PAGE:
And I turned again and again until the van stopped and the loud noise which came from beneath my vehicle stopped too.

Letting go of the wheel, and my fear I just melted.

I melted into the driver seat. 

I melted into my son which I was now holding tightly, and in turn holding me, whispering how scared I was into his little ear.

I told my baby how thankful I was to hold him, love him, be here.

How such peace-filled hours can turn into terrifying moments, and just as quickly become the stories of gratitude, and thankfulness amaze me…

Blessed.

Imprint of Anxiety

Hands tense
Muscles tight
Stomach turning

The sun fades
Behind the trees

My heart
How it aches

The pit of my soul
Is trying to break free
From the roots
Which hold me

Hostage in my world

The corners are closing in

Worthless words
Meaningless love

These roots are suffocating me

Time holds no key

My eyes
They are ashamed of me

Father, Teacher, Friend

He made them a fortress on the wood line, on a broken oak from the storm two years ago. Hobbling on the knees that caused him so much pain. He cut most of that tree, a little each day. Rolling the trunk chunks to fit under the corners just so. A look of pain in his eyes but a smile upon his face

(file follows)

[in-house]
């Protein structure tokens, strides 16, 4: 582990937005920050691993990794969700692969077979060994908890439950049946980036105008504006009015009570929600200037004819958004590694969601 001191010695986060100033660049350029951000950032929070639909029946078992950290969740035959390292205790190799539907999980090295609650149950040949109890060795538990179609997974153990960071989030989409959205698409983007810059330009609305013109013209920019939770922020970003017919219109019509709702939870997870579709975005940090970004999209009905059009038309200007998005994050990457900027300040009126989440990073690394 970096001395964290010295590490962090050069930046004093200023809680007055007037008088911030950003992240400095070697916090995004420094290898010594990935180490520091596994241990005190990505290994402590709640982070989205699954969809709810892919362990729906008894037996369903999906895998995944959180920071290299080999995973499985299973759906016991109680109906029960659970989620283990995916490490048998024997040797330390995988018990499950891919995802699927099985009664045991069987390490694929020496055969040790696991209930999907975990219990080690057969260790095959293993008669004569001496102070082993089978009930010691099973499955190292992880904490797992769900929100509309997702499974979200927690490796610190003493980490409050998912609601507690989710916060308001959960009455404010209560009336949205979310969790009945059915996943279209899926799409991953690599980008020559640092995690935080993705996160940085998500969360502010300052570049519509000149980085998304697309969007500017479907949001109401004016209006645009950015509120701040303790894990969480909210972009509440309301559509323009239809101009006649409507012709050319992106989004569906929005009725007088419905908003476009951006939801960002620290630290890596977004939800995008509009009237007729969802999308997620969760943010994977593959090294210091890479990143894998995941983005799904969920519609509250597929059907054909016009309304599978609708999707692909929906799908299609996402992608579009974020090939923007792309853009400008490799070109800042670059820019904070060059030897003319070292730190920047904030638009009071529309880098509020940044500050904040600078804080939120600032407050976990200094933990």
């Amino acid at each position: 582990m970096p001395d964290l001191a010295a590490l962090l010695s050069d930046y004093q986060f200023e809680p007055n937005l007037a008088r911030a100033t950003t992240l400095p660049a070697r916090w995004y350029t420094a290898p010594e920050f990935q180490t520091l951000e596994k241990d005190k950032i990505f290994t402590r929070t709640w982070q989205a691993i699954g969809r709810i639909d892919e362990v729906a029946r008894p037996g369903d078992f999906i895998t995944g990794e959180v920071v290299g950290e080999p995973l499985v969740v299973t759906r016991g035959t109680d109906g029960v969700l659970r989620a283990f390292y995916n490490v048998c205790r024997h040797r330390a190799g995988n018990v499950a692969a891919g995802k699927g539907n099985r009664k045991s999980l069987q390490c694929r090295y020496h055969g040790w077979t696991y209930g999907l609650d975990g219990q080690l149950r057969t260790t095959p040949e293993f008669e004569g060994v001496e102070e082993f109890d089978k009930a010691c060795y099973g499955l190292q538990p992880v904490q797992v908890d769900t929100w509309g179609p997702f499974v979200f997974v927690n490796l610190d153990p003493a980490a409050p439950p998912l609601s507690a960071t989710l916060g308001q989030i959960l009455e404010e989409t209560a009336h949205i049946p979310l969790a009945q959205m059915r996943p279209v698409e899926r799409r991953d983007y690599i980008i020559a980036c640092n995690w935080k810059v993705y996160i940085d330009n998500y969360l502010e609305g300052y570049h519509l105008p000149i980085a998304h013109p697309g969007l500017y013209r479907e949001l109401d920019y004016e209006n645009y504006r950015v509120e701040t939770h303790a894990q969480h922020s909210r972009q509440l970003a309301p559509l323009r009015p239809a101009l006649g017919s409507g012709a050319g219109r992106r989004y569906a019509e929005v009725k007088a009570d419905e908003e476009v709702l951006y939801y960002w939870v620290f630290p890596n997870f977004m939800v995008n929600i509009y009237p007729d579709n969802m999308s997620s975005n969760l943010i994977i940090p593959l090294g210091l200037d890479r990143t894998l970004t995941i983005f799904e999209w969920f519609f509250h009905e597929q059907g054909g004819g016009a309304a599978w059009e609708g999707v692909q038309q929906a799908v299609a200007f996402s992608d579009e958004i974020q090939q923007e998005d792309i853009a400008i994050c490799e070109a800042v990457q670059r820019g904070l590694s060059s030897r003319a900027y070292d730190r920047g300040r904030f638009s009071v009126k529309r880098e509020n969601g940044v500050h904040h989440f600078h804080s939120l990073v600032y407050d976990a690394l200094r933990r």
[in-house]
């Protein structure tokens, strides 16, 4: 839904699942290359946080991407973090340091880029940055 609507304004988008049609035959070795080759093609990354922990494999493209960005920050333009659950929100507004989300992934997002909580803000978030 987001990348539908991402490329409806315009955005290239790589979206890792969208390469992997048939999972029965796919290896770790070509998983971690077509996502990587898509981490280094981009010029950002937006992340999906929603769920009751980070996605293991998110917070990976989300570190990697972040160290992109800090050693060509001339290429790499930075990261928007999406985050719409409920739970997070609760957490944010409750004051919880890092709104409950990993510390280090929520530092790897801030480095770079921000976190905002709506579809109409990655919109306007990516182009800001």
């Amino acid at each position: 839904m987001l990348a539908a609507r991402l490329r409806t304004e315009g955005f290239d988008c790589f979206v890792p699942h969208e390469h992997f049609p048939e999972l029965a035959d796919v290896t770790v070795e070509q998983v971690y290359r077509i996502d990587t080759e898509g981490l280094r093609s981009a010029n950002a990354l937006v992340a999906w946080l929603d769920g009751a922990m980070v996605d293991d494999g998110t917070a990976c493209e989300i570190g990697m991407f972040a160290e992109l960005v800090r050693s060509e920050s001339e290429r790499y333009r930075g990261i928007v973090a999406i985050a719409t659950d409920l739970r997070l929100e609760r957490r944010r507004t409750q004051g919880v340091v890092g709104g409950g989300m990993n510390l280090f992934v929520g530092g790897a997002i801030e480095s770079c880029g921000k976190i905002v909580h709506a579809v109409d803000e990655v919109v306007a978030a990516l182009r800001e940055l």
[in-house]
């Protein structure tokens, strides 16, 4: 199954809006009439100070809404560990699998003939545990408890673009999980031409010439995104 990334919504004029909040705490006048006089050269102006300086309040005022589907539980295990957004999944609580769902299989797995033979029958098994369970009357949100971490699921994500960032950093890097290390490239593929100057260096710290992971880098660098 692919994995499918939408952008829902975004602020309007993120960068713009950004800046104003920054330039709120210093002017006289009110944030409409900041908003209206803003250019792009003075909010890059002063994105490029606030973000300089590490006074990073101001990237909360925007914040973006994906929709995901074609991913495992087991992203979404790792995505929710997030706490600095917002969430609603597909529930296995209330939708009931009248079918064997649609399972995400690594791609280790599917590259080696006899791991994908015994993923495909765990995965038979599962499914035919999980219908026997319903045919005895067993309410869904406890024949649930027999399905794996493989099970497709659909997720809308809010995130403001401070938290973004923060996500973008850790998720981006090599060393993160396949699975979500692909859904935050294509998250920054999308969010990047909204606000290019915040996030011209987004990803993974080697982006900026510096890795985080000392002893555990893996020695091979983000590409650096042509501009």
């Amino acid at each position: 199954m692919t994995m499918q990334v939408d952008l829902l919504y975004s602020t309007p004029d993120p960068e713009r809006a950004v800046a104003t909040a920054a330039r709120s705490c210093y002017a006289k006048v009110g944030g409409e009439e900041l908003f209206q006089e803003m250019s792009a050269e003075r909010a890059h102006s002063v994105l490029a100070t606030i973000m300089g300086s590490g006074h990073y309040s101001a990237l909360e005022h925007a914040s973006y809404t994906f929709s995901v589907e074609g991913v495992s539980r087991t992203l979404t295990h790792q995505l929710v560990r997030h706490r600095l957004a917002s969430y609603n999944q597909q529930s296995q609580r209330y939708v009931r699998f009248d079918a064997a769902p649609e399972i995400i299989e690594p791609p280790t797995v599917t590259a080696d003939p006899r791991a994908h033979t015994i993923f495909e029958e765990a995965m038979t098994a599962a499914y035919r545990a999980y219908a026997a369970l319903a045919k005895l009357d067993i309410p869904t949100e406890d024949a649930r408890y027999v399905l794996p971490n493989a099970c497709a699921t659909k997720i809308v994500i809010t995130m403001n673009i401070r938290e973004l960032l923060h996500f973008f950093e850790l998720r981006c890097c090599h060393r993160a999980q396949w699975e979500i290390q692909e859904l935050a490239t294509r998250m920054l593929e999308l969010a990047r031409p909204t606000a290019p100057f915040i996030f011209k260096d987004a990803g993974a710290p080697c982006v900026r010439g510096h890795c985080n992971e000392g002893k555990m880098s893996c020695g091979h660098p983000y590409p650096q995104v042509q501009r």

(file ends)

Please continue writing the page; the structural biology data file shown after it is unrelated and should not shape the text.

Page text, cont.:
He goes to work each day, EVERY day, without complaint and always/only for his family. For 18 years. Without fail, without expectation of grander dividends.

He goes to the school plays, graduation ceremonies, family outings and fishing trips despite his desires to escape the crowds. He throws the parties and sings the songs even though he’d rather find a quiet mountain to stand on.

He holds his children when they cry and picks up his babies when they reach for him, all while hiding the pain in his back. 

He teaches our children to fish. Teaches them to defend themselves and others. He shows them how to make cookies, pie crust and pasta, even when he’s been up all night tossing and turning. He sows the seeds and teaches our children how to make them grow.

*****